Database & Website for Distance Learning of “Less Commonly Taught Languages” Under Development

Distance learning options offer greater opportunity for foreign and heritage language learners to study a broader range of languages.  UW-Madison is nationally known for its pioneering role in innovative language instruction. The Wisconsin Intensive Summer Language Institutes (WISLI), working together with the Association for Asian Studies (AAS) and funded by the Henry Luce Foundation, is current surveying what distance learning opportunities exist for the Less Commonly Taught Languages of Asia in Wisconsin and across the country.

Started in September 2017, the first phase of the project is the creation of a database which contains information on where Asian Less Commonly Taught Languages are offered, focusing on where distance learning options available, and gathering information on the course offerings, including frequency of courses, technology used, and fee structures.  The goal is to help promote national access to pedagogically informed LCTL instruction, already a hallmark of UW-Madison.

Working on this project is graduate student assistant, Emily Jorgenson.  Emily studied a semester of Thai at the University of Wisconsin-Madison as an undergraduate student, and for two years, worked as a volunteer for English education in the Peace Corps in Indonesia.  Living in a village on the east side of Java, Emily learned Indonesian through immersion and daily use.  She is currently working on a Master’s Degree in Southeast Asian Studies and in addition to continuing studying Indonesian, she is also interested in learning Javanese.  Emily is excited to be working on the project, saying:

While I was in the process of finding schools that offered Southeast Asian Studies degrees, it was really important for me to find schools that offered Indonesian and potentially Javanese language classes. It was difficult to find a database of information online and something like this would have been very beneficial, so I understand how important this project is. I look forward to making a resource for students of all ages and backgrounds who want to pursue less commonly taught Asian languages in and outside of the classroom.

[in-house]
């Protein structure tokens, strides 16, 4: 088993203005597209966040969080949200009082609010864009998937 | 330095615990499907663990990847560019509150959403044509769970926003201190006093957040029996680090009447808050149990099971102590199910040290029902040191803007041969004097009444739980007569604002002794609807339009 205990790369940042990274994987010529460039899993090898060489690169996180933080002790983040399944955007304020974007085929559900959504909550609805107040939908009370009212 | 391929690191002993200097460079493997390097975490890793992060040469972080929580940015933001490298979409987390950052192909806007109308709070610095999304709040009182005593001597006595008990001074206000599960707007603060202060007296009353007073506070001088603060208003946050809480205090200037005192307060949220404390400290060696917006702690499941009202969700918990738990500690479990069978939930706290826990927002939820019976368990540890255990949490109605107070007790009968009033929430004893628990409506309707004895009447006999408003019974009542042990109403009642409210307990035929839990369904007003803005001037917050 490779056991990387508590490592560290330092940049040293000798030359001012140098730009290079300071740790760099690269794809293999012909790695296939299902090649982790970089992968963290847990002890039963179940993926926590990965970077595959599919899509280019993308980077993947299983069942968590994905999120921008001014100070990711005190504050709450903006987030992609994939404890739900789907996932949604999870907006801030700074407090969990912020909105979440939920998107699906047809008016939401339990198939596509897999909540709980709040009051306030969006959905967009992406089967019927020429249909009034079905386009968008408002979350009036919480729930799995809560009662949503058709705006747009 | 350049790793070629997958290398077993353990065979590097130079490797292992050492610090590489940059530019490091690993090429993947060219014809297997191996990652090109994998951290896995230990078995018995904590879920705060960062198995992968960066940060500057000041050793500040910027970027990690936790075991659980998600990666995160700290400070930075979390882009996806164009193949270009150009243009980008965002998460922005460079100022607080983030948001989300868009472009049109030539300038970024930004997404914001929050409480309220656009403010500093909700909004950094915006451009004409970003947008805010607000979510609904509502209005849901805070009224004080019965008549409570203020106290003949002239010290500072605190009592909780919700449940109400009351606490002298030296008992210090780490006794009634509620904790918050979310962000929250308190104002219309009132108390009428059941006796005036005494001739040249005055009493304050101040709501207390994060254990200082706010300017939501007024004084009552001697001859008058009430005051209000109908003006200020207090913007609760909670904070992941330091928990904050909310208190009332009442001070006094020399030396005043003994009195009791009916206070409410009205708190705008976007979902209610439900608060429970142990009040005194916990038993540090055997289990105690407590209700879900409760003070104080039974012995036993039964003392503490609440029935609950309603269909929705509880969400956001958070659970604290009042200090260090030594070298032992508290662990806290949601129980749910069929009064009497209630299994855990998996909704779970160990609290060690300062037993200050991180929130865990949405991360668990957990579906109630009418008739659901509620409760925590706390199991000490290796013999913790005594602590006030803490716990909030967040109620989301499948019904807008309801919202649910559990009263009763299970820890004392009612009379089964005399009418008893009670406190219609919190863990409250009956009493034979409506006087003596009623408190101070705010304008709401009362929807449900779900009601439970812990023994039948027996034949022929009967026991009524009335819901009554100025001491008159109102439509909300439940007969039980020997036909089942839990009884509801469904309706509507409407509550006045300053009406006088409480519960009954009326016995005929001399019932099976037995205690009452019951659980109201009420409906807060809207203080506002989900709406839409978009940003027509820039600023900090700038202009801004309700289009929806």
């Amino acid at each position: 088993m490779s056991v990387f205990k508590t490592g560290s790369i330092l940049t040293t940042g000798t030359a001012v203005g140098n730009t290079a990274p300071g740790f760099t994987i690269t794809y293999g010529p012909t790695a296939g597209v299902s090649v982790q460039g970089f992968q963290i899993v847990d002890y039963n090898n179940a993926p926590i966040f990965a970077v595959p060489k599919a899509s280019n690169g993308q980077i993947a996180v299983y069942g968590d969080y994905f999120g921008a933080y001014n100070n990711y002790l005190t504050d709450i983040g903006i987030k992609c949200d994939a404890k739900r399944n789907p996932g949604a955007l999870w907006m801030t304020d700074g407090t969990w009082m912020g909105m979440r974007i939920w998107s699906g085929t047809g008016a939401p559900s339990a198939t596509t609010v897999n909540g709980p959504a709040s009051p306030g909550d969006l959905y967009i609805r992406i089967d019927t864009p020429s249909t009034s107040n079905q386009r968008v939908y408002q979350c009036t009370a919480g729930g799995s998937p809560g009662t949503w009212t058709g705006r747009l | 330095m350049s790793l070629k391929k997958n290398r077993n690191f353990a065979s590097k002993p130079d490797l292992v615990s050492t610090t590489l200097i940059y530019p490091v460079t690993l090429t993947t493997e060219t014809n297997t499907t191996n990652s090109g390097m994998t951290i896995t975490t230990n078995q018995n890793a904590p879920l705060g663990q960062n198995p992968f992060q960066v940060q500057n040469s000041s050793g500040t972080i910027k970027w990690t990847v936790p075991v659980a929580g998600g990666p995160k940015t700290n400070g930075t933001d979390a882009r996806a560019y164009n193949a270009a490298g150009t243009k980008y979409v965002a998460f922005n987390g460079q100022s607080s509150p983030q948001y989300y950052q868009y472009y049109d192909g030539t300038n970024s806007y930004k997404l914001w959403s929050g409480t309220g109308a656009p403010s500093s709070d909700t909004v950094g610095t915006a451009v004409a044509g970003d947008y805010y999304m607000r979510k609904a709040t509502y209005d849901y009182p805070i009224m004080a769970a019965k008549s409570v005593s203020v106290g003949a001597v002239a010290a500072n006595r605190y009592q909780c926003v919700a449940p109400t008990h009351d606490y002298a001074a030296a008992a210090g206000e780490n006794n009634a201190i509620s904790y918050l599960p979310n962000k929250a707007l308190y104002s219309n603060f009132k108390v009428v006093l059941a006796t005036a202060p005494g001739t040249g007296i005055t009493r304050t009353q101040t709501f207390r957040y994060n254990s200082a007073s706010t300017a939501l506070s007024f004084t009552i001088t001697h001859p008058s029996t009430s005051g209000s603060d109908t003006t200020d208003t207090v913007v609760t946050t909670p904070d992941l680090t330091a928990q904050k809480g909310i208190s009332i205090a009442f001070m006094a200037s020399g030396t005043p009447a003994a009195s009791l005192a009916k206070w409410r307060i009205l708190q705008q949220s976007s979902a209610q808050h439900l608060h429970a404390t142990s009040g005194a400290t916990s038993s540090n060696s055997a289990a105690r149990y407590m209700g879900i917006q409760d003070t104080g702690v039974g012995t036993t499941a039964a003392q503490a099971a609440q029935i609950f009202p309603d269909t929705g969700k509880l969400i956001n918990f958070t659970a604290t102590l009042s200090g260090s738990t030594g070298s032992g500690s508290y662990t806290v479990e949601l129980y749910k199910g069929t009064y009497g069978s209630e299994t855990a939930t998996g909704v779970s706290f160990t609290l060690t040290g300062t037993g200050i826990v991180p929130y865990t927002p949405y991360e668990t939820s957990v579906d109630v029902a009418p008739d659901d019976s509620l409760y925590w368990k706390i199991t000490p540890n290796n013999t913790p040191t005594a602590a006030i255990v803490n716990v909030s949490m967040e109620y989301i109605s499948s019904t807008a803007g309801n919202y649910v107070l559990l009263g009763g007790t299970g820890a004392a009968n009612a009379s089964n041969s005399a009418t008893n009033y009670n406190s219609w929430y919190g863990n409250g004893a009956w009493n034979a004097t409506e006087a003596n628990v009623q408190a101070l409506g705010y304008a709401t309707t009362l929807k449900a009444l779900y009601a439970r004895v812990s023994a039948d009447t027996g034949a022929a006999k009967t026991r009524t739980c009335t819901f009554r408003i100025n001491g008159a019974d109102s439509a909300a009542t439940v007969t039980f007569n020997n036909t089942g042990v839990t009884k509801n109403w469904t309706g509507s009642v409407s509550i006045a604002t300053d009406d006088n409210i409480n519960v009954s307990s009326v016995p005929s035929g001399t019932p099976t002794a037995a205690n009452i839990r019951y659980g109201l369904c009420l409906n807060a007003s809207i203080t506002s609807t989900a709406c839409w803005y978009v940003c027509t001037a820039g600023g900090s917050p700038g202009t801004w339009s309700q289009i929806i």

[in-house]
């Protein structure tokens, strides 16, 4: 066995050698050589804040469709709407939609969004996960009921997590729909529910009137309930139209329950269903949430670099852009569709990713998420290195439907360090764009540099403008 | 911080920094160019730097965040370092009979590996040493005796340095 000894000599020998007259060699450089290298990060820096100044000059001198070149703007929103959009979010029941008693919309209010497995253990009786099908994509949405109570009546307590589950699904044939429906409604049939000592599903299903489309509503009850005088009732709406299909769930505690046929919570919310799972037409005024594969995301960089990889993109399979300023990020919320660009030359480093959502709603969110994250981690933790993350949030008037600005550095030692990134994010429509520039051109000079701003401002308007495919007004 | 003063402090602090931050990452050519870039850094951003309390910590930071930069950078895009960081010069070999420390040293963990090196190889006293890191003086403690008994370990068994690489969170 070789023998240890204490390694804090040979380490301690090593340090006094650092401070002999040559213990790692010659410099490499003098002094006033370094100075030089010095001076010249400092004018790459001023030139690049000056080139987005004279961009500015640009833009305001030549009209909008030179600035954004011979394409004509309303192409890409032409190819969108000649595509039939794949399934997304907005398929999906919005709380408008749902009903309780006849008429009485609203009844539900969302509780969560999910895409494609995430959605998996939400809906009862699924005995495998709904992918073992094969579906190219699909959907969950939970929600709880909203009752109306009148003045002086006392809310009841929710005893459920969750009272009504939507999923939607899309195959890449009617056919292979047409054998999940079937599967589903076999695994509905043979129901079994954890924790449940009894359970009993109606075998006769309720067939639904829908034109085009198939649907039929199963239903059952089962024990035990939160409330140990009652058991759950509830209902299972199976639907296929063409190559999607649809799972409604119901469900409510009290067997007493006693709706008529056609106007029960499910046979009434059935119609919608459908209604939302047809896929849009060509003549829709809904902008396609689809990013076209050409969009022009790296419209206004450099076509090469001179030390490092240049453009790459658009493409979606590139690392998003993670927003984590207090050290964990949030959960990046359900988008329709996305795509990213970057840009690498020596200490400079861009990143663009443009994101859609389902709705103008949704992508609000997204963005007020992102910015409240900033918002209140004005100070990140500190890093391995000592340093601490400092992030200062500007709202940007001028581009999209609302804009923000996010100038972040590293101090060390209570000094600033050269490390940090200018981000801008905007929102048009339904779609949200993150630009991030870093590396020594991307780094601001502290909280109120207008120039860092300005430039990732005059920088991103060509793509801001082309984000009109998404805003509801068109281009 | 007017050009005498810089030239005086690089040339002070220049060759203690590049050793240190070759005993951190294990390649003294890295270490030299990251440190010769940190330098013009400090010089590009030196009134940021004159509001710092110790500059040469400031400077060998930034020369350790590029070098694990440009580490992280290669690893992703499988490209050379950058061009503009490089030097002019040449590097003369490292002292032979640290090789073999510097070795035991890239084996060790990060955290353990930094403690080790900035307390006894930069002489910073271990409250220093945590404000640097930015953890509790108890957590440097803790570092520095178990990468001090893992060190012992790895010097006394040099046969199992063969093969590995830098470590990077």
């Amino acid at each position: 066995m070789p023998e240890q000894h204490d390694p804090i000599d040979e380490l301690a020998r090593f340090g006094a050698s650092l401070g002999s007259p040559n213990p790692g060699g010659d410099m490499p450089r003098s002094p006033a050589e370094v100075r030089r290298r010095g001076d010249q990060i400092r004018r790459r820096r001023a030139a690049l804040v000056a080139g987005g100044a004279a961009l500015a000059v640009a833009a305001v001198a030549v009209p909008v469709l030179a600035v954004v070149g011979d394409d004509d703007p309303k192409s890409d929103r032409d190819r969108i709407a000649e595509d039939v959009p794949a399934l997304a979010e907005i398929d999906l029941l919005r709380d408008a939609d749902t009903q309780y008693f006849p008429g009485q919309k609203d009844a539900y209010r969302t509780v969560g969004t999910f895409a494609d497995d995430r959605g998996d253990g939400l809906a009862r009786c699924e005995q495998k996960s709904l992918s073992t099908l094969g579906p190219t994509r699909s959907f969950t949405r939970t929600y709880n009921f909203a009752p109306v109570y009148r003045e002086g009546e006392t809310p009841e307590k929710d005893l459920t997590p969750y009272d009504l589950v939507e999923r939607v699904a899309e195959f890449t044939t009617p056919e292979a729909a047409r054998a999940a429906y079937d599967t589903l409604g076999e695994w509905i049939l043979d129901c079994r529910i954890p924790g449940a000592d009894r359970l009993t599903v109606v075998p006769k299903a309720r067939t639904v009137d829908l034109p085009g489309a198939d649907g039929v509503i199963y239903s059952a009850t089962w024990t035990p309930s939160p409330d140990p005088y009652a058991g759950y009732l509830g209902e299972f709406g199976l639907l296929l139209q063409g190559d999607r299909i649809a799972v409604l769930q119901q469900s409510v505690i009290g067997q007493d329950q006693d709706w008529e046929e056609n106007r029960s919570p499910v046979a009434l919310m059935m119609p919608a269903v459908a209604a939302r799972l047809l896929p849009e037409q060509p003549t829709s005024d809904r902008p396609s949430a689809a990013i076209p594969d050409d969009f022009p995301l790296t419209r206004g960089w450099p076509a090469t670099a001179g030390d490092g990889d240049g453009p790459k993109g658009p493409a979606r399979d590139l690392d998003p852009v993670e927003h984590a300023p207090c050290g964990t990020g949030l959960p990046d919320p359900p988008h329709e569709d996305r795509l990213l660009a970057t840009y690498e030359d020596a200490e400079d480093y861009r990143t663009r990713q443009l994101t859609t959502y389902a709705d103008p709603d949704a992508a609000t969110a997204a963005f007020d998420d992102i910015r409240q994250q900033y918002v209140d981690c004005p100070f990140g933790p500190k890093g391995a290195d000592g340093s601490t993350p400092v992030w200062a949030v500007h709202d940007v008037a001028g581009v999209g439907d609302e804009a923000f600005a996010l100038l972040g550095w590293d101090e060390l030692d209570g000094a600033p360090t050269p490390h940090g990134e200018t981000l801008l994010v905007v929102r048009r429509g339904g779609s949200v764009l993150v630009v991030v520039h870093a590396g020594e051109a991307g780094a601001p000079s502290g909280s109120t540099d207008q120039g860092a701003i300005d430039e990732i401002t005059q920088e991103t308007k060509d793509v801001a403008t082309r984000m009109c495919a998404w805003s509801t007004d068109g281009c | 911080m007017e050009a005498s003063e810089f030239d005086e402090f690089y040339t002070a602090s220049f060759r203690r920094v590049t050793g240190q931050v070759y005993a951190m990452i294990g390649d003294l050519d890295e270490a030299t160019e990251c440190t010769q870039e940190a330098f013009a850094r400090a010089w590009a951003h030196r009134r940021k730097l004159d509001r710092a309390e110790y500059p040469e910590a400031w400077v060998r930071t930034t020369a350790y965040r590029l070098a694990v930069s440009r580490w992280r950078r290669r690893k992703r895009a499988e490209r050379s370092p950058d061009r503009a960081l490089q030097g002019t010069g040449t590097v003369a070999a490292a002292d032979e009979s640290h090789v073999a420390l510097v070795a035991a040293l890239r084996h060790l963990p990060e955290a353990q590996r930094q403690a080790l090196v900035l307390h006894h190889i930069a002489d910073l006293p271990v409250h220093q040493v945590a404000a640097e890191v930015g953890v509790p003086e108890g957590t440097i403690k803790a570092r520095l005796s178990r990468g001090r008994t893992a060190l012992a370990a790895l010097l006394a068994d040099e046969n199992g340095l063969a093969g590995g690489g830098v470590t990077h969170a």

The database and website project will be debuted at the Association for Asian Studies Conference in Washington, DC in March 2018, during Katherine Bowie’s term as AAS President.  Dr. Bowie, Vilas Distinguished Achievement Professor in the Anthropology Department, was director of the Center for Southeast Asian Studies when the crisis in Title VI funding occurred.  This crisis catalyzed her commitment to the importance of preserving LCTL instruction.  Dr. Bowie stated

I am so pleased to see this national LCTL survey is finally happening.  At a time of budget cuts and the rise of butts-in-seats metrics, LCTLs are even more endangered than before.  I am hoping that with the development of fee structures, distance LCTL instruction can become a win-win for all involved.  Through distance technology, we can help generate revenue for those institutions with pedagogically informed language instructors while at the same time expand access to the full array of languages that individual colleges and universities are not able to provide their students otherwise.

The Director of the Wisconsin Intensive Summer Language Institutes, Dr. Felecia Lucht, is working with Dr. Bowie and Emily on the project and can be contacted with any questions at